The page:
Money: what it is – Economics Dictionary

money concept

We call money any asset or asset accepted as a means of payment or measurement of value by economic agents for their exchanges and also fulfills the function of being a unit of account and a store of value. The coins and banknotes in circulation are the final form adopted by economies as money.

properties of money

It is a unit of account, which allows setting the prices of goods and services. Without it we wouldn’t know how much they cost.

It is a means of payment, since it is accepted by all people to pay for the purchase and sale of goods and services.

It is a store of value, which means that it retains its value over time, since it has the ability to buy goods and services in the future.

Money Functions

Money fulfills several functions and when a monetary expression fails to satisfy any one of these functions, the individual immediately looks for some other substitute.

Among the functions of money we find that:

– Streamlines the division of labor.

– Allows economic calculation establishing comparisons between costs and expected returns.

– Allows expressing heterogeneous goods in common units.

– Facilitates trade.

– It allows postponing purchasing decisions and preserving the yields obtained from the factors of production.

– In many countries different goods have been used to replace some of the functions of official money, for example, the function of value deposits.

types of money

1- Sign money: this is represented by fractional coins and bills in which the value of the material with which it was made is much lower than its value as money. In other words, these coins and banknotes receive extremely high denominations compared to the paper or metal with which they are produced. In the case of token money, the value is granted by the entity that supports and issues it.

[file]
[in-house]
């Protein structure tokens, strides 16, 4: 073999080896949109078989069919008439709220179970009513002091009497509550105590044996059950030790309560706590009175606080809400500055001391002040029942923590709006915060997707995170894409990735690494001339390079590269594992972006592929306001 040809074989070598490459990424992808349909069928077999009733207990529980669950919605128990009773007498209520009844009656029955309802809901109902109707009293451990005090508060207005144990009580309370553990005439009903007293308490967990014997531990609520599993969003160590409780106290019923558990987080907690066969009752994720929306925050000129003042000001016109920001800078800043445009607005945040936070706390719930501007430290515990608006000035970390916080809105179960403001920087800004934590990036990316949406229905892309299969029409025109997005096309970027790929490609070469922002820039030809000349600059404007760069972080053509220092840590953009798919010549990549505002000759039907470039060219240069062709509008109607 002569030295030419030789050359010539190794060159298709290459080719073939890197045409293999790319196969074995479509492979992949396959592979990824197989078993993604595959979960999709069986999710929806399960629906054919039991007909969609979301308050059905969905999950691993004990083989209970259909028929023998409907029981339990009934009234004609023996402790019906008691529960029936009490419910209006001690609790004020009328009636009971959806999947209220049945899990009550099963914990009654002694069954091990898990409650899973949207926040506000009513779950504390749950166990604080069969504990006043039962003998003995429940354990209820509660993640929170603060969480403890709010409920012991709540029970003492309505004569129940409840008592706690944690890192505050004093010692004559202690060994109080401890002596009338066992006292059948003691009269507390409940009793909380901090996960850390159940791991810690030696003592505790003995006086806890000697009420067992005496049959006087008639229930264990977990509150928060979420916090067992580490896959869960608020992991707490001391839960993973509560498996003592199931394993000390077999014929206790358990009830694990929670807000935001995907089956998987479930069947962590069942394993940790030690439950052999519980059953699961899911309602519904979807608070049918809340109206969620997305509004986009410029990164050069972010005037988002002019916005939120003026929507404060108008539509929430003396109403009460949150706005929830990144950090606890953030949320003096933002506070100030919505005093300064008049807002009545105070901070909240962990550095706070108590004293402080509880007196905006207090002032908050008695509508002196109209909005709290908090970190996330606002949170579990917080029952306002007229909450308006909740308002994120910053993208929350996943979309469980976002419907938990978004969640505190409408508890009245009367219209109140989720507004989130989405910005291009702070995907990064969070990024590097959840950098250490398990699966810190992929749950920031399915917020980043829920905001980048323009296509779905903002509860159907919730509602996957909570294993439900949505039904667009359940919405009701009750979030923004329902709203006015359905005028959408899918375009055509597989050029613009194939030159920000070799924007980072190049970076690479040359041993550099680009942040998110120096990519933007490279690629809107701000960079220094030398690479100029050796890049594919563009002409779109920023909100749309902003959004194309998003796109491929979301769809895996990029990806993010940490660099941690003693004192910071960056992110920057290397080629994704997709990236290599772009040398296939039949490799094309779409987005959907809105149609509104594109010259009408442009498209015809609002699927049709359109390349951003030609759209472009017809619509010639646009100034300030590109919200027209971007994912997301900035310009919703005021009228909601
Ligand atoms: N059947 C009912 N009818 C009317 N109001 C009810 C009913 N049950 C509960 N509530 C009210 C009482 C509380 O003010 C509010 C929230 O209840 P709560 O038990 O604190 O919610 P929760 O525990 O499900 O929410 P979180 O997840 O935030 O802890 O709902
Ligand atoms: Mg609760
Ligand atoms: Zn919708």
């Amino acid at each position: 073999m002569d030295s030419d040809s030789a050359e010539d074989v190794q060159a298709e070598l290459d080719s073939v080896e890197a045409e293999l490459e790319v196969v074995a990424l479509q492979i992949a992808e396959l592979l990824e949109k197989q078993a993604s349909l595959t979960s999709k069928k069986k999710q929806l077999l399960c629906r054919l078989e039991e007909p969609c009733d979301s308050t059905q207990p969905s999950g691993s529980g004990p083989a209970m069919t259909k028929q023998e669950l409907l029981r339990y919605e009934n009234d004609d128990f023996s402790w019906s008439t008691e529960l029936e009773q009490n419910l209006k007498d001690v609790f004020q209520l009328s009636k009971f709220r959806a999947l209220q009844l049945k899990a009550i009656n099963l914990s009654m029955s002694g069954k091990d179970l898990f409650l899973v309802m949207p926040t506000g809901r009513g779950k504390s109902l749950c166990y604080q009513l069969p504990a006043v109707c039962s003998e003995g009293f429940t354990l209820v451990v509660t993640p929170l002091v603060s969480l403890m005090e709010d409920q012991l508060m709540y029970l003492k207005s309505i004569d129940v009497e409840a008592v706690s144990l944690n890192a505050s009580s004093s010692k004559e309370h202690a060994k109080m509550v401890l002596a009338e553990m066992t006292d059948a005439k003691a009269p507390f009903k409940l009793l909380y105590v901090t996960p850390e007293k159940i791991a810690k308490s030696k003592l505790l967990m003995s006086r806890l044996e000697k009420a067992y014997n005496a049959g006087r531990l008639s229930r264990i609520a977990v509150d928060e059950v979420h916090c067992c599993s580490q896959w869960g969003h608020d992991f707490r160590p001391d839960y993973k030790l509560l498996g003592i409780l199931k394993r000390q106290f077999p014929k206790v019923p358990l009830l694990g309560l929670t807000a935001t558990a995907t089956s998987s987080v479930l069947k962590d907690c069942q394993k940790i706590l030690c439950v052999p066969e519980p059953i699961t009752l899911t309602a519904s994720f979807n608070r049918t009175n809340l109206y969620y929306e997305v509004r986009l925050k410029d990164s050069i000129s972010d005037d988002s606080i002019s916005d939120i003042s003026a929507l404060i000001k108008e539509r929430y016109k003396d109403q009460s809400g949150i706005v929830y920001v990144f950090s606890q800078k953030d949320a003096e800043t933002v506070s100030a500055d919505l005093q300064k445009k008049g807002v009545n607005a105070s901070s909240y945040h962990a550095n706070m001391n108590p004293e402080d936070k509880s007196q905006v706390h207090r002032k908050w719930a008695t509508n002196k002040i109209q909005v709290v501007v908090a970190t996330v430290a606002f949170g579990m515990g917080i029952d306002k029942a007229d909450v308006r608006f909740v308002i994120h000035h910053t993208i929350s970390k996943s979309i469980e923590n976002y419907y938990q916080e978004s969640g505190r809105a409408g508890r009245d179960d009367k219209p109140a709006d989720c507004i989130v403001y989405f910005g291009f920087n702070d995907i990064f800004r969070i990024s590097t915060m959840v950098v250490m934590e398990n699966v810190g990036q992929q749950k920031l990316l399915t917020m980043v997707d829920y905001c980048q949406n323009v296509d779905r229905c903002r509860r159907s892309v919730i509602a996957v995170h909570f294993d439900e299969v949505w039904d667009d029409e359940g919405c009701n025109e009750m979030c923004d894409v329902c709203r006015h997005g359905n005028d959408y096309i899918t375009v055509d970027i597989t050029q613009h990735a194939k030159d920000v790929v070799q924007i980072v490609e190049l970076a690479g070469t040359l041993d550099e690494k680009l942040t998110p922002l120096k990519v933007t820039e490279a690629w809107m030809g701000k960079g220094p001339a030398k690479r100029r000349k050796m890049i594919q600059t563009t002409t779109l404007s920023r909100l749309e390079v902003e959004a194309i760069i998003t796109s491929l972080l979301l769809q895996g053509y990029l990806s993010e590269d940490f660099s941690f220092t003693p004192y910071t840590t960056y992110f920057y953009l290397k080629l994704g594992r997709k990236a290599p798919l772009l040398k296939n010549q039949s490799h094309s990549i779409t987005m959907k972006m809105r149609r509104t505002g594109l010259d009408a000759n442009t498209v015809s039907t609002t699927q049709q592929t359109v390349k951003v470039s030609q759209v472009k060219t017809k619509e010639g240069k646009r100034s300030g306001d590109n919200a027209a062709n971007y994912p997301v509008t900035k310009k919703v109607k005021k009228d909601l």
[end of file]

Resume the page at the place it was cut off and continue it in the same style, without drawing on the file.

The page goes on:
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2- Commodity money: in this case, money can be used as a commodity for consumption or trade, or to use it as a means of exchange. Either way, this medium of exchange has the same value.

3- Legal tender money: this is the money that a certain government recognizes as acceptable to cancel debts and also as a means of payment. Thanks to legal support, national money has the possibility of being accepted in most exchanges.

4- Bank money: in this case, the money is generated by bank deposits and is made up of: time deposits, savings deposits and demand deposits.

5- Promissory note money: this money is based, in most cases, on the debt of a credit institution. Demand bank deposits, which are transferred by check, belong to this class of money. When an individual signs a check, what he does is that the debt is transferred to the bank, who will give the money to the individual who received the check.

6- Electronic money: this is the money that is only exchanged electronically, for this the computer and the internet are usually used, so the user never comes into physical contact with it.

7- Credit money: this consists of a paper whose issuer can be a bank or government and is the one that guarantees it to pay its equivalent value in metal.